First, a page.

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Challenges of 21st Century

1. Making public health engineering work globally

2.6 billion people do not have access to ‘improved sanitation’

2. Delivering public health infrastructure to informal settlements

This sanitation infrastructure challenge is at its breaking point, with the number of people living in these settlements likely to rise from one-sixth of the world’s population currently to one-third by 2030

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Access to Improved Sanitation

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Challenges of 21st Century

3. Changing the perception of human waste disposal from individual responsibility to public health policy

‘On-site’ toilet facilities are seen by city authorities as an individual responsibility

installing pay-to-use toilets

4. Facing the diverse hazards in the environment

assess hazards and pollutants in all environmental compartments, air, water and land

alert for these new hazardsmonitoring programs and new technology to safeguard the quality of the environment

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Challenges of 21st Century

5. Sustaining public health infrastructure and water resources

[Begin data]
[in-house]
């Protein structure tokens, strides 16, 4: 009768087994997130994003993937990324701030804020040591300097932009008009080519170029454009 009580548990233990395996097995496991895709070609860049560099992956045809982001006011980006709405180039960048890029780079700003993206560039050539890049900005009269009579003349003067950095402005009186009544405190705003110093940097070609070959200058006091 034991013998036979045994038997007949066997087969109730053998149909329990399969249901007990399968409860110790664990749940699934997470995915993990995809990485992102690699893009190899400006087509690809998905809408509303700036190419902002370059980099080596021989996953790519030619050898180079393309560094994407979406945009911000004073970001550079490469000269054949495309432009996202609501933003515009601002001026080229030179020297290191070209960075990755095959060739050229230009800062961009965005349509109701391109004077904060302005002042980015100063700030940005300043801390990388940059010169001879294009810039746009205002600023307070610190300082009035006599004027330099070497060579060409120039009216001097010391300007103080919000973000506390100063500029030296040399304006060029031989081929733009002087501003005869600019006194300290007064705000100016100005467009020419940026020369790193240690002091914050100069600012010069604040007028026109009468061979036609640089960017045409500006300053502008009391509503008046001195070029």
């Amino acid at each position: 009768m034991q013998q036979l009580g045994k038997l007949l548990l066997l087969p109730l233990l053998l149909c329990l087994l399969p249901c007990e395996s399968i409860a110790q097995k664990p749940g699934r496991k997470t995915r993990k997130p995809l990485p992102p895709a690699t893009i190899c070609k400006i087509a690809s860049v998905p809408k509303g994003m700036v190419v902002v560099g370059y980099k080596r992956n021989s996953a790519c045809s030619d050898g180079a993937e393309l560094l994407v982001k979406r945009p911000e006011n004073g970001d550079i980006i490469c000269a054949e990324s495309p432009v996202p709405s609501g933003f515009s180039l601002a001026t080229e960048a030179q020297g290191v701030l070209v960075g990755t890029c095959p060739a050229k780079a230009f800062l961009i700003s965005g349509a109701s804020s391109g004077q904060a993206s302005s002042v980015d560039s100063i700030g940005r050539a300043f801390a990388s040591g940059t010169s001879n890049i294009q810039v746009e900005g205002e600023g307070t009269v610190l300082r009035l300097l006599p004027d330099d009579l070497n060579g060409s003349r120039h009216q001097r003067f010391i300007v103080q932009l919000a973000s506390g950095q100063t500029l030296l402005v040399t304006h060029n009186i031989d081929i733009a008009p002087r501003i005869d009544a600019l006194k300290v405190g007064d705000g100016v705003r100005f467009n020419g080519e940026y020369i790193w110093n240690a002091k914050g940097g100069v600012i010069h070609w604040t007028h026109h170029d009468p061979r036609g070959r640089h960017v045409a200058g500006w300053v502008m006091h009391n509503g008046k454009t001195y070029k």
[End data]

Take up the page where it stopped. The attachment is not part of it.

develop innovations to respond to increasing water reuse

6. Preparing for climate changeRising sea levels, flooding, extreme weather, drought and many other climate incidents can have

devastating effects in even the most developed countries

7. Coordinating public health engineering tasks and sectors as a coherent environmental system

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Milan’s Bosco Verticale• Milan is one of the most

polluted cities in Europe• Bosco Verticale (Vertical Forest)• metropolitan reforestation• two residential towers of 110

and 76 meters height• host 900 trees (each measuring

3, 6 or 9 m tall)• On flat land, each Bosco

Verticale equals, in amount of trees, an area equal to 10.000 sqm of forest.

• Plant irrigation through the filtering and reuse of the grey waters produced by the building

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Masdar City

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• To create a prototypical and sustainable city where residents and commuters live the highest quality of life with the lowest environmental footprint

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• To be a benchmark for other cities• To show people to live sustainably• To show businesses how to operate

sustainably• To attract innovation and investment• To be a city where businesses want

to come and people want to live

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Sustainability Metrics

• Zero Carbon• Zero Waste• High Quality of Life

DESIGN PRINCIPLES• Achieve one planet living principles• Emulate traditional Arabic city designs• Realize highest levels of resource efficiency• Improve quality of life in a city (car free, convenient,

compact, safe)• Maximize the benefits of sustainable technologies

through an integrated planning and design approach

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Key FeaturesTransportation• Deploy an integrated

transportation system utilizing personal rapid transit system which, together with pedestrian and public transit methods, will move people, goods, and emergency services in a multi-level, barrier-free environment.